8. Section your dough into pieces (as shown) and taking one piece at a time, roll it out using just the palms of your hands, into a rope. The length of the rope doesn’t matter, but the overall thickness should be the same.
  9. Roll out all the sections into ropes of similar thickness.
  10. Using a non-serrated knife or pastry cutter, cut the ropes into 1-inch pieces. Your gnocchi is ready at this step, but you can experiment with the shape. Gently roll each gnocchi in your palms to form “pearls” of gnocchi, or press down using a fork for ridges (optional).
  11. To prevent the gnocchi from sticking to each other as they are waiting to be cooked, toss with extra flour or semolina. Spread on a sheet pan and keep in a cool area.
To make the pesto:
  1. Add the basil leaves, pine nuts, garlic, parmesan, olive oil, lemon juice, salt, pepper, and ice cubes to a blender or food processor. Process on high until a paste is formed - stop when you are satisfied with the consistency. Ice helps to maintain the colour of the pesto.
  2. Taste and adjust the seasoning.
To finish the pasta:
  1. Bring a pot of lightly salted water to a boil. Dust off the excess flour from the gnocchi using a slotted spoon and dump them in the water. Boil for 2-3 minutes, or until the gnocchi floats to the top. Drain, saving a cup of the pasta water.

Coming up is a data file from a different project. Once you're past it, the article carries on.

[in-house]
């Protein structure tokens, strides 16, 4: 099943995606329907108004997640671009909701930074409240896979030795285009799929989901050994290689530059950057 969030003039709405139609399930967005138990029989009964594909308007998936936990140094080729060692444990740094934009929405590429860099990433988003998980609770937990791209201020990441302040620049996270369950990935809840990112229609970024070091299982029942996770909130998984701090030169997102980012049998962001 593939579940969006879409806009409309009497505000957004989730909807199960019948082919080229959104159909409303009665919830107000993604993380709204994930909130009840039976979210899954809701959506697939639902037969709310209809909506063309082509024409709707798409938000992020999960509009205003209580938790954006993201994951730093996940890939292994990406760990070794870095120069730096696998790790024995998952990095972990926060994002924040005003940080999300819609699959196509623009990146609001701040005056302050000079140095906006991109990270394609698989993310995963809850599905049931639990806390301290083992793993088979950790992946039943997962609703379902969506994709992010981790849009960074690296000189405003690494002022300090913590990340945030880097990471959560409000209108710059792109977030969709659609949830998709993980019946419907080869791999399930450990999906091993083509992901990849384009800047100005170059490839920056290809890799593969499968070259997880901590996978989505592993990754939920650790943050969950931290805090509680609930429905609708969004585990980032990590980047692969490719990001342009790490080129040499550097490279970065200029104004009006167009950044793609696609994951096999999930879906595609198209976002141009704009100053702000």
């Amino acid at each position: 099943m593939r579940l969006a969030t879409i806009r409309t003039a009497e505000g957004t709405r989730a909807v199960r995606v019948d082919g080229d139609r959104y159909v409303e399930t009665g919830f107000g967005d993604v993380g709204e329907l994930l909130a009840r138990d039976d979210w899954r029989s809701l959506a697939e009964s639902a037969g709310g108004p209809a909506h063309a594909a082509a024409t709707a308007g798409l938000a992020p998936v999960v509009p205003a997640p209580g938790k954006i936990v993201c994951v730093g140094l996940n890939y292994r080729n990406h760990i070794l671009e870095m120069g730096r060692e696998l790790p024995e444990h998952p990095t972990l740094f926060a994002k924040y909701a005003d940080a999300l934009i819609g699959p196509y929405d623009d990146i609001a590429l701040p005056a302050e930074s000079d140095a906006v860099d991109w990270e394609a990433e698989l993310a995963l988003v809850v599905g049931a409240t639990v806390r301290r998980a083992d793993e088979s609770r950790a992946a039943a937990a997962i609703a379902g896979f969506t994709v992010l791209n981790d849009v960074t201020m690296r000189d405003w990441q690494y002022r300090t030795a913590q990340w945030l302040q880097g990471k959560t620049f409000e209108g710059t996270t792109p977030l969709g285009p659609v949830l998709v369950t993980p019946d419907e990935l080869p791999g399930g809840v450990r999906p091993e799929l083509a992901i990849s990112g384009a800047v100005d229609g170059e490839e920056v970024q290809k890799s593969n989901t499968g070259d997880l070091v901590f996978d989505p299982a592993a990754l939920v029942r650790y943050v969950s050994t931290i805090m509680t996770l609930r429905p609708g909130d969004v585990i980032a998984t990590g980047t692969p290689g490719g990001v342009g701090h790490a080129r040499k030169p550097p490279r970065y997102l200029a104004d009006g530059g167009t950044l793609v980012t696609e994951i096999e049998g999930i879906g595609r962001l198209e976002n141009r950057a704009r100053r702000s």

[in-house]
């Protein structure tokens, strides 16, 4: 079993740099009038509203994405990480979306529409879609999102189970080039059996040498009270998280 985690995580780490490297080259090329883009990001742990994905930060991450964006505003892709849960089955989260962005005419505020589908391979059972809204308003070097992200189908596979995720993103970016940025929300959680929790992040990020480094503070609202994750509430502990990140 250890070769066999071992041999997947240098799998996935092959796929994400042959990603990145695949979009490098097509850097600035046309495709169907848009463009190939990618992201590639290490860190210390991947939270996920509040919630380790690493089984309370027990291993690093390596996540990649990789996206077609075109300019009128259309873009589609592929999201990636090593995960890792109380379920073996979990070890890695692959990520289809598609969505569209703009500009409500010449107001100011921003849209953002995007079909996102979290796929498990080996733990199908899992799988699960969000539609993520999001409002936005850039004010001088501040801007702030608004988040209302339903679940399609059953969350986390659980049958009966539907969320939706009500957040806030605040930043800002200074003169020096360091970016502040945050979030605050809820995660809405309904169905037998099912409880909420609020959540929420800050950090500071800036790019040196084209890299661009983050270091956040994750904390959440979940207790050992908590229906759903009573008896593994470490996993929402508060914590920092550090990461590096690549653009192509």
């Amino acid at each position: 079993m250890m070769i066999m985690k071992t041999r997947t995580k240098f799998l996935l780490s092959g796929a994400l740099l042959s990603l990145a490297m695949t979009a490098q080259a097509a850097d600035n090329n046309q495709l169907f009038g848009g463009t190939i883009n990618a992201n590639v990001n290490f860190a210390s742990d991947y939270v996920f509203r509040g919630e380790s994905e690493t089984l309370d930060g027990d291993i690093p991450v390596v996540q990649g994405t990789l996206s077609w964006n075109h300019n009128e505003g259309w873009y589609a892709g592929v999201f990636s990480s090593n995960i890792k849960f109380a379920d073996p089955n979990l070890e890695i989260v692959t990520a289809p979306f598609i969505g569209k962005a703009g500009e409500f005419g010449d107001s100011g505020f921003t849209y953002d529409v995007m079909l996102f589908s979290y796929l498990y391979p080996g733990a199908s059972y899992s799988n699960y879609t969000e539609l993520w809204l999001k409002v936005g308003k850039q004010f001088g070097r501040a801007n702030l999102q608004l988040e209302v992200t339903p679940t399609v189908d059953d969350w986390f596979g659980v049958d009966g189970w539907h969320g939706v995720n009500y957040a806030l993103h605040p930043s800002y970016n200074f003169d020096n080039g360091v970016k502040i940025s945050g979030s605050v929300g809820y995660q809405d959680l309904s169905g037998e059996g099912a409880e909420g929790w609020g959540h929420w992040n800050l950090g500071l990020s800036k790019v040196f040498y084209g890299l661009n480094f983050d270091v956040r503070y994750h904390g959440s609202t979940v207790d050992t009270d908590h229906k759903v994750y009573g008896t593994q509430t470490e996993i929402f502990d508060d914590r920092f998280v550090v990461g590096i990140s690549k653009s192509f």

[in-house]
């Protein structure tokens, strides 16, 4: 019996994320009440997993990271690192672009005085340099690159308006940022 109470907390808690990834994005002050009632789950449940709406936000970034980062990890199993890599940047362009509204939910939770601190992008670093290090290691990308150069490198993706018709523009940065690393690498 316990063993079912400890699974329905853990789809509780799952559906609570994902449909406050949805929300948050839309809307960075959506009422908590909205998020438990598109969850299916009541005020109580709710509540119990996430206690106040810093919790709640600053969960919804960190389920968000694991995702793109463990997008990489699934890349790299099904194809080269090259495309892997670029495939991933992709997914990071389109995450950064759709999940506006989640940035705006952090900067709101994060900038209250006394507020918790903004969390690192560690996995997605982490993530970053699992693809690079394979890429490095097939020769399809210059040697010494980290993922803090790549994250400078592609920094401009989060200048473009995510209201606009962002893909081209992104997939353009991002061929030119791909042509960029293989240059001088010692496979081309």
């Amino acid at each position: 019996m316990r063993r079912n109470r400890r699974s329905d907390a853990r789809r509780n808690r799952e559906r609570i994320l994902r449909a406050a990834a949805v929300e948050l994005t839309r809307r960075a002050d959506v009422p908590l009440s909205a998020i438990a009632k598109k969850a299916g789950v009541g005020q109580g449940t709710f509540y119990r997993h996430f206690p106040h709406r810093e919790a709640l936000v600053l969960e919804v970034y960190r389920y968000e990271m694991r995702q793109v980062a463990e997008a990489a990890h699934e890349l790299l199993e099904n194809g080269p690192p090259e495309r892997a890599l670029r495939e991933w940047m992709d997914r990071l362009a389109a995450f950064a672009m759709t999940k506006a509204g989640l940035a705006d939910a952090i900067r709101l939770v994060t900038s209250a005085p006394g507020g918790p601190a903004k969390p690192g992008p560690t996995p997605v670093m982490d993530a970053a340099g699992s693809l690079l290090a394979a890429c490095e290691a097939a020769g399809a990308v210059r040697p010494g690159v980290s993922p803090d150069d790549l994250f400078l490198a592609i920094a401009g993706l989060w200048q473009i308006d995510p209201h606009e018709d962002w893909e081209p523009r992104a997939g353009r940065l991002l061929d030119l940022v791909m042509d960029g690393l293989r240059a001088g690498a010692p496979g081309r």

2. In a mixing bowl, take the pesto. Add the boiled gnocchi to it and quickly toss to combine. The starch from the hot gnocchi will emulsify with the pesto and coat the pasta in a creamy sauce. Add a ladle or two of the pasta water to loosen the sauce if required, tossing until the sauce is of desired consistency. Don’t put the pesto on the heat as it will quickly loose colour and turn bitter.
  3. Taste and adjust the seasoning if required.
  4. Finish with some grated parmesan and serve!
1. Did you read 320g salt and do a double-take? Thought I made a mistake? It sounds crazy, I know - but it’s actually science. The ratio of salt in water creates a saturated salt solution, forcing the potatoes to release all their water through osmosis. The potatoes come out dry, resulting in pillowy soft gnocchi! (A trick I picked up in Rome)
2. The flour measurement is only an estimation - you might need a little less or more depending on how large or wet your potatoes are. Be careful not to add too much flour as it will make your gnocchi hard and chewy.

Recipe adapted from Chef Alessandri of Chef in a Day.

Did you make this recipe?

Leave a comment, or tag @sprigandvine.in on your photos on Instagram and Facebook, and hashtag it #goodfoodpractices

Did you miss the first part in our Italy series? Read it here



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  1. 1

    Wow! The dish looks picture perfect….your pics are amazing…i wished I lived in your town so I could taste everything…will try this recipe for sure..kudos!

  2. 2

    I didn’t think it was possible to make fresh pasta without an industrial set up or tons of experience, until this post convinced me to try. Really did surprise myself when the gnocchi cooked perfectly. It tasted even better than its description: super soft, felt pillowy and did melt in the mouth. This recipe IS foolproof, thanks for sharing!

    {PS: using all that salt was quite messy, but absolutely worth it, boiled potatoes have never felt as smooth}

  3. 4